Sustainability is an issue that cuts across disciplines and requires a spectrum of scientific approaches. Research at NJIT embraces the integrative and collaborative approach that is critical for understanding how mankind can thrive in a more sustainable way.
Reporters and editors are invited to join NJIT's faculty Sept. 13, 2012 at 4 p.m. in the Jim Wise Theatre in Kupfrian Hall for a one-hour symposium, "Multifaceted Approaches to Sustainability" featuring three new faculty members. Each speaker will spend 20 minutes examining sustainability from their expert viewpoints. A poster session highlighting the work of all new faculty members follows at 5 p.m. The talks are part of three days of events leading to the inauguration of Dr. Joel S. Bloom as NJIT's eighth president on Sept. 14. Bloom was appointed as NJIT president this past January.
"From Brain Research to Environmental Monitoring," will be the title of a talk by Eric Fortune, associate professor of biological sciences. Fortune is a neurophysiologist with expertise in electrophysiology, ethology, ecology and evolution. He studies the mechanisms of animal behavior through careful measurements of natural animal behavior and sophisticated quantitative approaches to discover the cellular mechanisms used by the brain to control behavior. The focus of Fortune's research has recently been revolutionized by exciting results from investigation of the neurophysiological basis of cooperation in a unique species of Andean songbird the plain-tailed wren which was published in the journal Science . He was formerly on the faculty of Johns Hopkins University.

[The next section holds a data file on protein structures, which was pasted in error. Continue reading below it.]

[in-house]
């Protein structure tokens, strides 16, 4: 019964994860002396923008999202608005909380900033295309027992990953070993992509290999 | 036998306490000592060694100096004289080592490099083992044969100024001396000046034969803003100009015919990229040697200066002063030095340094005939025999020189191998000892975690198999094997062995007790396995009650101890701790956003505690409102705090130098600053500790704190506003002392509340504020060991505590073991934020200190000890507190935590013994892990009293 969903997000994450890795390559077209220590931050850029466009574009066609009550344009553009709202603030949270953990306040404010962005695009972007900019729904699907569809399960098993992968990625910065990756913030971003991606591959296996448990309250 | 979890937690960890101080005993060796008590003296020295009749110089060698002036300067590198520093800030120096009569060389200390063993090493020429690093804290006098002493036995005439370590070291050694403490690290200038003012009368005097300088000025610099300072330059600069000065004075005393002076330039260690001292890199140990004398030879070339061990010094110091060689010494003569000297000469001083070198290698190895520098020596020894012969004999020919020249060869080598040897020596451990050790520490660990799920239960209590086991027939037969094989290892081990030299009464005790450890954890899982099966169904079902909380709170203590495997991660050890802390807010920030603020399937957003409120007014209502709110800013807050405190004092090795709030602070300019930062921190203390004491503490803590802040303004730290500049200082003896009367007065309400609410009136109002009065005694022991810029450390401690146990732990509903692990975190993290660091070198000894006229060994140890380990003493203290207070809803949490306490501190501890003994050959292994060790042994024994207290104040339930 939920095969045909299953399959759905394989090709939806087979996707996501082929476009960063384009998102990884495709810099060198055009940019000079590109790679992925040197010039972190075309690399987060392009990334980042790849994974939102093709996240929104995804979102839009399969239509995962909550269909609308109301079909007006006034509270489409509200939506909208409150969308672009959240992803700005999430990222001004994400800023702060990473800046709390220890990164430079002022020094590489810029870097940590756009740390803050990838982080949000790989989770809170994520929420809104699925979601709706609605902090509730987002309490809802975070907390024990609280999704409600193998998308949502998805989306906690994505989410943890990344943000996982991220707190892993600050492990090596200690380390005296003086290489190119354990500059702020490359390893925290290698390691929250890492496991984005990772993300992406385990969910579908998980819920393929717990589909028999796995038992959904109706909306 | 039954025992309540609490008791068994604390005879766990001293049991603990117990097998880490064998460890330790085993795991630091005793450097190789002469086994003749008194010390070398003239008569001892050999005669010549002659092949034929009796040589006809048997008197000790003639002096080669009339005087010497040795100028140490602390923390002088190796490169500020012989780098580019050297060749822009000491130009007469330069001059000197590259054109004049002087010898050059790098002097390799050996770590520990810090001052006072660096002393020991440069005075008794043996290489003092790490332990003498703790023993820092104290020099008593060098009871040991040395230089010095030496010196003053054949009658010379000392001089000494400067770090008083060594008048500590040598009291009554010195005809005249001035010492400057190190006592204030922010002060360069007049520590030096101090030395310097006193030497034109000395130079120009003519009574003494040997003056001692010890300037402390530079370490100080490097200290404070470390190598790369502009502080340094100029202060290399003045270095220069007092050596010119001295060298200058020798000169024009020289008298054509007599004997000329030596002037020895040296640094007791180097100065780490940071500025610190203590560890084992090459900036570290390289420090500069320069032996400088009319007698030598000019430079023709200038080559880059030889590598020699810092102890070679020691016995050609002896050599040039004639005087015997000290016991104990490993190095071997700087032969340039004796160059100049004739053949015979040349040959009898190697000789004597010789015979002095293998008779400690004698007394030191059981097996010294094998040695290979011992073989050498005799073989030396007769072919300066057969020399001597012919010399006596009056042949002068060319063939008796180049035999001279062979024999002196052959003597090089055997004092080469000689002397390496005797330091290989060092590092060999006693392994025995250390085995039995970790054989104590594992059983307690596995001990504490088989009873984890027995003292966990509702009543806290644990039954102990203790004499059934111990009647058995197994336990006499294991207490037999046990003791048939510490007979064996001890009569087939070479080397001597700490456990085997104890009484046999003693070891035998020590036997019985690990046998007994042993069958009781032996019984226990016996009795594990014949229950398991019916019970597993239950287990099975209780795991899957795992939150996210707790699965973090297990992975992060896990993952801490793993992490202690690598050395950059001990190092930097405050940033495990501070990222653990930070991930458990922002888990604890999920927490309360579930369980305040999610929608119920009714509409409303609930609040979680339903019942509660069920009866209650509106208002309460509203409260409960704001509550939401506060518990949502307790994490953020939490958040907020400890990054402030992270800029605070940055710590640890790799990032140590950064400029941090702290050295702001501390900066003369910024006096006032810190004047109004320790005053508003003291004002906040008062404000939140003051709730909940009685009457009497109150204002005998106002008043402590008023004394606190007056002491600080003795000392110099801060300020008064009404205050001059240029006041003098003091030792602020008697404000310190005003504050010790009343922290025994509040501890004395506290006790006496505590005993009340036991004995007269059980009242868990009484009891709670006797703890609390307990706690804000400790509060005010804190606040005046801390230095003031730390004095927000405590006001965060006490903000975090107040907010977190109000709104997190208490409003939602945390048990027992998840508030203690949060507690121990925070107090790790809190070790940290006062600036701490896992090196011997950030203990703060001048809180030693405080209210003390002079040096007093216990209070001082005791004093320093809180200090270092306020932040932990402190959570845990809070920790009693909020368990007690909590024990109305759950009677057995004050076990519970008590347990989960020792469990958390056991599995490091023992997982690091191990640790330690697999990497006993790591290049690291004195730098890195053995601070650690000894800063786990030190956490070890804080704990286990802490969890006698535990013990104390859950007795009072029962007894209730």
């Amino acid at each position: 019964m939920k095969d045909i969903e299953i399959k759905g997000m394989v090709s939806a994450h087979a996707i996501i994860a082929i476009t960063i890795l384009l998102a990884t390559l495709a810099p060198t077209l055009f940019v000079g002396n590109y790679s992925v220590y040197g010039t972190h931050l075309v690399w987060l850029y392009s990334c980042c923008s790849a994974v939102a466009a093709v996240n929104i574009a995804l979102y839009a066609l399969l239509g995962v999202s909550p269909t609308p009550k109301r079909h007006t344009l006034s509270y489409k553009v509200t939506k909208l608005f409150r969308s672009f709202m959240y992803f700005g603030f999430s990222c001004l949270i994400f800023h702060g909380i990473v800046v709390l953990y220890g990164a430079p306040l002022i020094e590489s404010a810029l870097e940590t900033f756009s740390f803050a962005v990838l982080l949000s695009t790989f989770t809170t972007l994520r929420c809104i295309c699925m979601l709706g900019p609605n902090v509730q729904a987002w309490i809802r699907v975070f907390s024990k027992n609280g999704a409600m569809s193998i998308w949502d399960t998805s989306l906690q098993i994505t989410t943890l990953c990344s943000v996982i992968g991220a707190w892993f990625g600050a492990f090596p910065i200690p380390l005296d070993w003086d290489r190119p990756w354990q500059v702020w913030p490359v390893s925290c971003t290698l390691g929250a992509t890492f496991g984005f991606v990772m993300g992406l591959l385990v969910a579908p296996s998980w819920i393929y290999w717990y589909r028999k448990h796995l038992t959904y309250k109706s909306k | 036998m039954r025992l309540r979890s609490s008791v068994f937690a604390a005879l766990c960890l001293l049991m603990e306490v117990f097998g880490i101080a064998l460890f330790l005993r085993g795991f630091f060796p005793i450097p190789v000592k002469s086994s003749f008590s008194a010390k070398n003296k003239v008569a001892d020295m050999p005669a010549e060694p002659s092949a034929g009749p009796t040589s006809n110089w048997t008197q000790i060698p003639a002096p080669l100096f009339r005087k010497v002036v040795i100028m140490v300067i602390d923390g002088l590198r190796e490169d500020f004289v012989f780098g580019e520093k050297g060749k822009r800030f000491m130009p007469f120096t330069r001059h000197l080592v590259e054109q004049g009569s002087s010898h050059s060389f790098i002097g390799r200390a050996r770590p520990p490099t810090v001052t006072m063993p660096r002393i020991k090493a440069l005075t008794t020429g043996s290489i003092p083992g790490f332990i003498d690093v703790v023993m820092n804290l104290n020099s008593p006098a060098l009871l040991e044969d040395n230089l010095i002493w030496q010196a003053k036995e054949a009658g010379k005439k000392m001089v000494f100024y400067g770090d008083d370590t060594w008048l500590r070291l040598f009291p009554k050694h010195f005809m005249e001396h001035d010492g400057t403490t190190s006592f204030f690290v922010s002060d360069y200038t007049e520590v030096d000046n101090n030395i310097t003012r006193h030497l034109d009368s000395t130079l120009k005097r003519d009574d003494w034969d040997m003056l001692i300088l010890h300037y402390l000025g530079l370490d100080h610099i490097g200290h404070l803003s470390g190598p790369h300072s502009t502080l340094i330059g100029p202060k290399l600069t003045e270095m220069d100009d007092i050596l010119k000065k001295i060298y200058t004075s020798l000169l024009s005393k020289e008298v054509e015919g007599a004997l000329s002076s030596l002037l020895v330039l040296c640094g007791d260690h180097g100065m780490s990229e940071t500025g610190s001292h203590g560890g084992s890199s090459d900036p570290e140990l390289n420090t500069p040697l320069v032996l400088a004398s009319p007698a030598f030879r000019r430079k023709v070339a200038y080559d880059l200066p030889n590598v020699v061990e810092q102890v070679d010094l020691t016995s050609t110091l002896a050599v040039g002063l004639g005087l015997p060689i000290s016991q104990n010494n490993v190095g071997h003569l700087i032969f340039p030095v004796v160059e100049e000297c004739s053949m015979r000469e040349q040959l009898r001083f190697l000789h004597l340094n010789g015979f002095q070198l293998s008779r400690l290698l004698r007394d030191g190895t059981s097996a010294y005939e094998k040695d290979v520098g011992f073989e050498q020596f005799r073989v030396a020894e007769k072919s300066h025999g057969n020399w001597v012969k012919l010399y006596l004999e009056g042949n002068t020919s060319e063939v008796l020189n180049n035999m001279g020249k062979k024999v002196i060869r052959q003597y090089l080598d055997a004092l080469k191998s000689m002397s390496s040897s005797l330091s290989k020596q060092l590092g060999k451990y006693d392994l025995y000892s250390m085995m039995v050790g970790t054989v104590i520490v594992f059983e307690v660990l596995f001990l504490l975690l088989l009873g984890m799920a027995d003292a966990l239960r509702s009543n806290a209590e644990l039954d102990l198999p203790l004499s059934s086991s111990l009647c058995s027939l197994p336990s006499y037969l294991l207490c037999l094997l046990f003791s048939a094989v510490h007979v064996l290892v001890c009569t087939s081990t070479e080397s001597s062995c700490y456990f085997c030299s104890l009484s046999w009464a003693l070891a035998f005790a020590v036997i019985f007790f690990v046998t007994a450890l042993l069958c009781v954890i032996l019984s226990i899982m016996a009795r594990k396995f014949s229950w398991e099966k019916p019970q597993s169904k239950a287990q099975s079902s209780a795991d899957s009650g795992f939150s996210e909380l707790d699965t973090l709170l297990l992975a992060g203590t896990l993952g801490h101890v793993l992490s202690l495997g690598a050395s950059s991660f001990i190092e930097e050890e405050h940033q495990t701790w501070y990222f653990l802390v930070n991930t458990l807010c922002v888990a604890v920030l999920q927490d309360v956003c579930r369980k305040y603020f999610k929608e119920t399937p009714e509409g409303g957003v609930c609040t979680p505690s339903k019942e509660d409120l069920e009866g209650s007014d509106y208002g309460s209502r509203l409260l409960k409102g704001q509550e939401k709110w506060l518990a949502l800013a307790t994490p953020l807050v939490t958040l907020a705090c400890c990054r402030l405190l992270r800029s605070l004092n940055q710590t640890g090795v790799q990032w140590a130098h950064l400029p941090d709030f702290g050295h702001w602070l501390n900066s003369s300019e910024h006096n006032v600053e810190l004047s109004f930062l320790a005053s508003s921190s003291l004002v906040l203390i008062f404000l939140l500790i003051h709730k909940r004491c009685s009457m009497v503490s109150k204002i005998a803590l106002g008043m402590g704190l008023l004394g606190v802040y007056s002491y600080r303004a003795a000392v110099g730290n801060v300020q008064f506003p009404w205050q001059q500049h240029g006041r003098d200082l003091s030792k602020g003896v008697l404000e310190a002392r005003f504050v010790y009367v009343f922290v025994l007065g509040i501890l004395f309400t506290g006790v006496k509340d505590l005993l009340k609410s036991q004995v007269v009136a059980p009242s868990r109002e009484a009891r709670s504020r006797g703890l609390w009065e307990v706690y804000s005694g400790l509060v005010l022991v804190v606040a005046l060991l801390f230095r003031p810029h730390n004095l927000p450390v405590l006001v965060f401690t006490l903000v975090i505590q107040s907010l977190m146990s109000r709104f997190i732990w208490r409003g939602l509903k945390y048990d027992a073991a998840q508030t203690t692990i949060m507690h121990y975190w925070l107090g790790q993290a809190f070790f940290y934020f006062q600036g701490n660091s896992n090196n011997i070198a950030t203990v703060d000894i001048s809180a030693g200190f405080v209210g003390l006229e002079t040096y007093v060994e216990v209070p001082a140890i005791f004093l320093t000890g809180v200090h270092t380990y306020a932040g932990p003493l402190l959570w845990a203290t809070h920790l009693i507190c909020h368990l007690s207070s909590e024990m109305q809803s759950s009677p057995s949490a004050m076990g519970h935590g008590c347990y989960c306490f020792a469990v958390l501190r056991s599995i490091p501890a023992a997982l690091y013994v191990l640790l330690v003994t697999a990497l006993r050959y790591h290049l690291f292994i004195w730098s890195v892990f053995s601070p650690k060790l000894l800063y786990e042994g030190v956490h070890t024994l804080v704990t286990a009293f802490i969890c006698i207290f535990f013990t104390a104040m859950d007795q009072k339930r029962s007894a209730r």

Martina Decker, assistant professor of architecture in the College of Architecture and Design, in her talk will tackle the topic: "Material Dynamics/Emergent Materials in Architecture." A pioneer in smart materials in architecture, Professor Decker is a partner in Decker Yeadon, the first architecture research office to synthesize "buckypaper," a thin sheet of carbon nanotubes, and she and her partner, Peter Yeadon, are researching a range of novel, high performance materials like this for future building projects. Her work focuses on how new materials with novel properties might generate solutions to various contemporary challenges in sustainability and health and safety. In both her research and her architectural practice, she makes use of materials that are engineered at the molecular level.
Michel Boufadel, professor of civil and environmental engineering in Newark College of Engineering, will look at "Mitigating the Adverse Effects of Unsustainable Practices." An expert in hydraulics and numerical modeling of large scale systems, Boufadel is noted for his work in the investigation of the Exxon Valdez oil spill and BP's Deepwater Horizon (DWH) blowout in the Gulf of Mexico. His research projects include floodplain delineation for FEMA and predicting contamination in urban streams. He was involved in the response to the DWH blowout and has received funding from the Unified Command to evaluate oil biodegradation in the Gulf of Mexico beaches following the blowout. He comes to NJIT from Temple University.
|Contact: Sheryl Weinstein|
New Jersey Institute of Technology